Thursday, March 01, 2007

Pratchett and the Pagans

Off the Shelf:
Any book written by Terry Pratchett

If you haven't found this wonderful writer yet, check out the work of Mr. Terry Pratchett. I recommend starting with the Witch Books in his world famous Discworld series.

Lots of people write books about what they think witches do. Terry Pratchett knows what witches are. Best of all, he know what witches are for.

Here's what I mean: In a recent interview (1) Terry said this about Tiffany, a young witch in training, and the main character in Wintersmith:

"Certainly witchcraft for Tiffany has very little to do with magic as people generally understand it. It has an awful lot to do with taking responsibility for yourself and taking responsibility also for the less able people and, up to a certain point, guarding your society. This is based on how witchcraft really was, I suspect. The witch was the village herbalist, the midwife, the person who knew things. She would sit up with the dying, lay out the corpses, deliver the newborn. Witches tended to be needed when human beings were meeting the dangerous edges of their lives, the places where there is no map. They don't mess around with tinkly spells; they get their hands dirty."

[Click here to read an excerpt from Wintersmith.

Whenever I am asked for a list of Pagan books, the insightful, witty novels by Terry Pratchett are the first titles I suggest. To be honest, it's a kind of test. If people don't "get" these stories; if they can't appreciate the humanity and the not-so-common sense which are the heart's blood of Pratchett's work, then they won't understand, or even value, the kind of Paganism that I practice. Terry's witches are not the sparkley wand types. They don't, as he says, confuse witchcraft with shopping. Well, most of them don't. Granny Weatherwax, the Discworld's most powerful witch, is not impressed with a certain "teacher" she encounters:

And Mrs. Earwig, said Mistress Weatherwax, her voice sinking to a growl, ' Mrs. Earwig tells her girls it's about cosmic balances and stars and circles and colours and wands and...and toys, nothing but toys!' She sniffed. 'Oh, I daresay they're all very well as decoration, somethin' nice to look at while you're workin', something for show, but the start and finish, the start and finish, is helpin' people when life is on the edge. Even people you don't like. Stars is easy, people is hard.

- from A Hat Full of Sky

Don't you wish you'd gotten that advice when you were new?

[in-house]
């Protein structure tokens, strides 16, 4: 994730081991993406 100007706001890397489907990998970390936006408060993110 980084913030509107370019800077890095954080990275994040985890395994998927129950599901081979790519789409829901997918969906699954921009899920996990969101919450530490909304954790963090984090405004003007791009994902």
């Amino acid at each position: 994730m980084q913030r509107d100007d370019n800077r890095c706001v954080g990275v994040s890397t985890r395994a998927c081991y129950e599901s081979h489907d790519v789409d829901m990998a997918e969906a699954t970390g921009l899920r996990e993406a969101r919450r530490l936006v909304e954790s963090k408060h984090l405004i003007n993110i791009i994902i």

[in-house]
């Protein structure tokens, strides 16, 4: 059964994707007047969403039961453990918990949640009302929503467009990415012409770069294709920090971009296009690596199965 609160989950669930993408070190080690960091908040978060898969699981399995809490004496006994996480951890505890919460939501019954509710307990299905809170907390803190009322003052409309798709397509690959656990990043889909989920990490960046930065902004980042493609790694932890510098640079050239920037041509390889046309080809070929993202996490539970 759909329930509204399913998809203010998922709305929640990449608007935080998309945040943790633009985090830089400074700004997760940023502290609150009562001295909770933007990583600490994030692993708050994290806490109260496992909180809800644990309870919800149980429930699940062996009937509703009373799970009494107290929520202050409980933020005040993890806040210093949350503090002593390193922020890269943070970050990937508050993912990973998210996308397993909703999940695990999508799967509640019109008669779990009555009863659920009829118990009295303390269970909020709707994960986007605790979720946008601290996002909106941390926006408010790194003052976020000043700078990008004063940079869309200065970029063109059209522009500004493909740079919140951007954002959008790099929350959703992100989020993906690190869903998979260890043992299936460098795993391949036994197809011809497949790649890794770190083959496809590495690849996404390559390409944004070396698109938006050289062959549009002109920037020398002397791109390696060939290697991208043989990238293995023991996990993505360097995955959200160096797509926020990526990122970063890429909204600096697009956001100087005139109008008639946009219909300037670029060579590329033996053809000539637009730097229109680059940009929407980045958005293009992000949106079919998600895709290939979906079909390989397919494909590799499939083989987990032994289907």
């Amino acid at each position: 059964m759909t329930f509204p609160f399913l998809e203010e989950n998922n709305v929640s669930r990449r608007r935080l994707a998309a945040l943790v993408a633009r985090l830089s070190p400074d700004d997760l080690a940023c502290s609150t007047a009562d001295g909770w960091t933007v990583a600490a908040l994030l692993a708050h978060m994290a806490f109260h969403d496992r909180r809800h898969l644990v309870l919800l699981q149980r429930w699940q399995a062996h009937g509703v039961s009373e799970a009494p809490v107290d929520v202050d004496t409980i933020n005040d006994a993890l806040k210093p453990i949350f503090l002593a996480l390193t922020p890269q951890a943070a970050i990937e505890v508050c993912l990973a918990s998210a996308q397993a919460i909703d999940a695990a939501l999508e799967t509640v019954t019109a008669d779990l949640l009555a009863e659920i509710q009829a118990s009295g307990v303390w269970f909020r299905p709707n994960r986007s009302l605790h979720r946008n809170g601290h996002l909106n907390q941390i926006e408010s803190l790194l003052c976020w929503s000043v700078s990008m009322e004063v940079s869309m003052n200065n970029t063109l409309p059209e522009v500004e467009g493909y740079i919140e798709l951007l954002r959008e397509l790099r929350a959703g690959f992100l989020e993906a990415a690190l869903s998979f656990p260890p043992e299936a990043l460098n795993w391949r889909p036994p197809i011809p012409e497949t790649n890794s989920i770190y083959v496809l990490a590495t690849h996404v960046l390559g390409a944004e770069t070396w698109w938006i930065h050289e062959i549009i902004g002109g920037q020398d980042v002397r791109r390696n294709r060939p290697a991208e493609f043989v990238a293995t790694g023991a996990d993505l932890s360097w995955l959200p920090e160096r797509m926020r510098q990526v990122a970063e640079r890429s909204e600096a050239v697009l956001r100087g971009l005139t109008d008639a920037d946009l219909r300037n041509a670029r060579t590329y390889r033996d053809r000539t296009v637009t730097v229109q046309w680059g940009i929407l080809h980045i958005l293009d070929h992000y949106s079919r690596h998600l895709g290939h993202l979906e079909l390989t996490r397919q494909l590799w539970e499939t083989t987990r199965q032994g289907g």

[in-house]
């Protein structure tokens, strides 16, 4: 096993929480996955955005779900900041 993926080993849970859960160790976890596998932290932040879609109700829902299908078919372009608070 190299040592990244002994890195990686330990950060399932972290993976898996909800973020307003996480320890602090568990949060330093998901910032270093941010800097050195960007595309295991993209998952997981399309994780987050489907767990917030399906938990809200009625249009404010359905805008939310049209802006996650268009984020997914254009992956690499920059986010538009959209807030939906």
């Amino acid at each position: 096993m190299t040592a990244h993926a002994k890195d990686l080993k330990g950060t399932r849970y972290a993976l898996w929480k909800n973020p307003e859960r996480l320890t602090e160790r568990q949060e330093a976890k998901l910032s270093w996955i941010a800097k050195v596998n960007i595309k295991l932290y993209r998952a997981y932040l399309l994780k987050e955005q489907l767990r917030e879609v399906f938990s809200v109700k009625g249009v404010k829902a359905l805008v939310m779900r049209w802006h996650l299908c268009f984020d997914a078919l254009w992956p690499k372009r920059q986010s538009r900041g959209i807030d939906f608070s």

Pratchett's books are, in many ways, wise. They are also beautifully written. His use of language is choice, at times even lyrical. He avoids sentiment, but honors feelings, especially when it comes to matters like ties to family and friends, or to the land. One powerful and recurring theme in his books is the struggle for (and within) his characters when it comes time for someone to stand against cruelty, stupidity, and the abuse of power, even when they know that all the odds are stacked against them.

His vast cultural references are subtle, or not, depending on the story. Hunting and gathering these has been his many fan's joy for years, and they show that his own reading in history, myth, science, and fiction of all sorts is both deep and wide. But let us not forget that, while while Mr. Pratchett may indeed be guilty of literature, he is also a radically funny guy.

Here are a few of my favorite quotes:

Luck is my middle name. Mind you, my first name is Bad.- Interesting Times

There are thousands of good reasons why magic doesn't rule the world. They're called Witches and Wizards. - Wyrd Sisters

What's the good of having mastery over cosmic balance and knowing the secrets of fate if you can't blow something up?
- Reaper Man

It's all very well calling for eye of newt, but do you mean Common, Spotted or Great Crested? - Wyrd Sisters

"It is better to light a flame-thrower then to curse the darkness."
- Men At Arms

"The three rules of the Librarians of Time and Space are: 1) Silence; 2) Books must be returned no later than the date last shown; and 3) Do not interfere with the nature of causality." - Guards! Guards!

There is nothing really damn stupid that humans won't do. - Reaper Man

In the beginning, there was nothing, which exploded. - Lords & Ladies

There is no justice. There's just us. - Reaper Man

Witches just aren't' like that. We live in harmony with the great cycles of Nature and do no harm to anyone and it's wicked of them to say we don't. We ought to fill their bones with hot lead! - Wyrd Sisters